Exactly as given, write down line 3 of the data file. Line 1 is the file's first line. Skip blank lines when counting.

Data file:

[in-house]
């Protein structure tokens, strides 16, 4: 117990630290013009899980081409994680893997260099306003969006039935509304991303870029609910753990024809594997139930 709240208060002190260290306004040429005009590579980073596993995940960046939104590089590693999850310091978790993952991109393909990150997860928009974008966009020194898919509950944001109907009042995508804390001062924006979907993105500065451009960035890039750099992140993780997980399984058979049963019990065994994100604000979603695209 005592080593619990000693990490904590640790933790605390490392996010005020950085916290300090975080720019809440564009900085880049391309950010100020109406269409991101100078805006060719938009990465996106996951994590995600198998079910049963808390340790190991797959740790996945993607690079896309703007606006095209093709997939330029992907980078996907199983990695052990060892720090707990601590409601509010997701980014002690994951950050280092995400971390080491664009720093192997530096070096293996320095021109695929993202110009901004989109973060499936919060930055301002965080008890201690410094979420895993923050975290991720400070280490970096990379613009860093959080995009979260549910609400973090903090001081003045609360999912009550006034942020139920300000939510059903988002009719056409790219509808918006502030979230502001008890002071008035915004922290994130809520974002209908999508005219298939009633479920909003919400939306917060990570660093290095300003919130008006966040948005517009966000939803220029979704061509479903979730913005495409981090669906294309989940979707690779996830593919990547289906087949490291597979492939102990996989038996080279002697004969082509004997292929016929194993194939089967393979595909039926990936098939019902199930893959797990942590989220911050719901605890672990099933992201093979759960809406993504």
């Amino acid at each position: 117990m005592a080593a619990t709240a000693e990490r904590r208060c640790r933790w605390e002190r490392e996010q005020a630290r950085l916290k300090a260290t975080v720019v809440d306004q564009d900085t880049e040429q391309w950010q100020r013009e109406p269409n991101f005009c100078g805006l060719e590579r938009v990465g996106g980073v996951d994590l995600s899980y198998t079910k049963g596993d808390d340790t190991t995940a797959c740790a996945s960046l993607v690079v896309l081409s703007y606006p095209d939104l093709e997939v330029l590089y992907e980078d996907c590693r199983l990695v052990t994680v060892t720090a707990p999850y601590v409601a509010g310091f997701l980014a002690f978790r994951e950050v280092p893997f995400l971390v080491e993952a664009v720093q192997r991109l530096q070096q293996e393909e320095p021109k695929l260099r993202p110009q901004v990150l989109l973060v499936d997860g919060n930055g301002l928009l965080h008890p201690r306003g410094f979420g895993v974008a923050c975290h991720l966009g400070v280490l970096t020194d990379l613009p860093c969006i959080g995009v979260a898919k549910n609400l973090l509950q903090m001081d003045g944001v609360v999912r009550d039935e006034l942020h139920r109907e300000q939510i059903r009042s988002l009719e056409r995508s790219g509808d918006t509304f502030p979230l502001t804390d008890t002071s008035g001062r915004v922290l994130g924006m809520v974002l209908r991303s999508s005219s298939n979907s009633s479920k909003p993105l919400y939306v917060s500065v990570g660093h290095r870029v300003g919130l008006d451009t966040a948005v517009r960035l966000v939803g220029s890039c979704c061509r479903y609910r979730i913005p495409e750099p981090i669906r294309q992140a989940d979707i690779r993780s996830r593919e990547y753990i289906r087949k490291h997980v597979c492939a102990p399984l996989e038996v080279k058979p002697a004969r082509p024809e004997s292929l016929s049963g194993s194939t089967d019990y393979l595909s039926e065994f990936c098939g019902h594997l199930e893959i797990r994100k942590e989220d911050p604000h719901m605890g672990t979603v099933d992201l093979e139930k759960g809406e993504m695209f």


């Amino acid at each position: 117990m005592a080593a619990t709240a000693e990490r904590r208060c640790r933790w605390e002190r490392e996010q005020a630290r950085l916290k300090a260290t975080v720019v809440d306004q564009d900085t880049e040429q391309w950010q100020r013009e109406p269409n991101f005009c100078g805006l060719e590579r938009v990465g996106g980073v996951d994590l995600s899980y198998t079910k049963g596993d808390d340790t190991t995940a797959c740790a996945s960046l993607v690079v896309l081409s703007y606006p095209d939104l093709e997939v330029l590089y992907e980078d996907c590693r199983l990695v052990t994680v060892t720090a707990p999850y601590v409601a509010g310091f997701l980014a002690f978790r994951e950050v280092p893997f995400l971390v080491e993952a664009v720093q192997r991109l530096q070096q293996e393909e320095p021109k695929l260099r993202p110009q901004v990150l989109l973060v499936d997860g919060n930055g301002l928009l965080h008890p201690r306003g410094f979420g895993v974008a923050c975290h991720l966009g400070v280490l970096t020194d990379l613009p860093c969006i959080g995009v979260a898919k549910n609400l973090l509950q903090m001081d003045g944001v609360v999912r009550d039935e006034l942020h139920r109907e300000q939510i059903r009042s988002l009719e056409r995508s790219g509808d918006t509304f502030p979230l502001t804390d008890t002071s008035g001062r915004v922290l994130g924006m809520v974002l209908r991303s999508s005219s298939n979907s009633s479920k909003p993105l919400y939306v917060s500065v990570g660093h290095r870029v300003g919130l008006d451009t966040a948005v517009r960035l966000v939803g220029s890039c979704c061509r479903y609910r979730i913005p495409e750099p981090i669906r294309q992140a989940d979707i690779r993780s996830r593919e990547y753990i289906r087949k490291h997980v597979c492939a102990p399984l996989e038996v080279k058979p002697a004969r082509p024809e004997s292929l016929s049963g194993s194939t089967d019990y393979l595909s039926e065994f990936c098939g019902h594997l199930e893959i797990r994100k942590e989220d911050p604000h719901m605890g672990t979603v099933d992201l093979e139930k759960g809406e993504m695209f």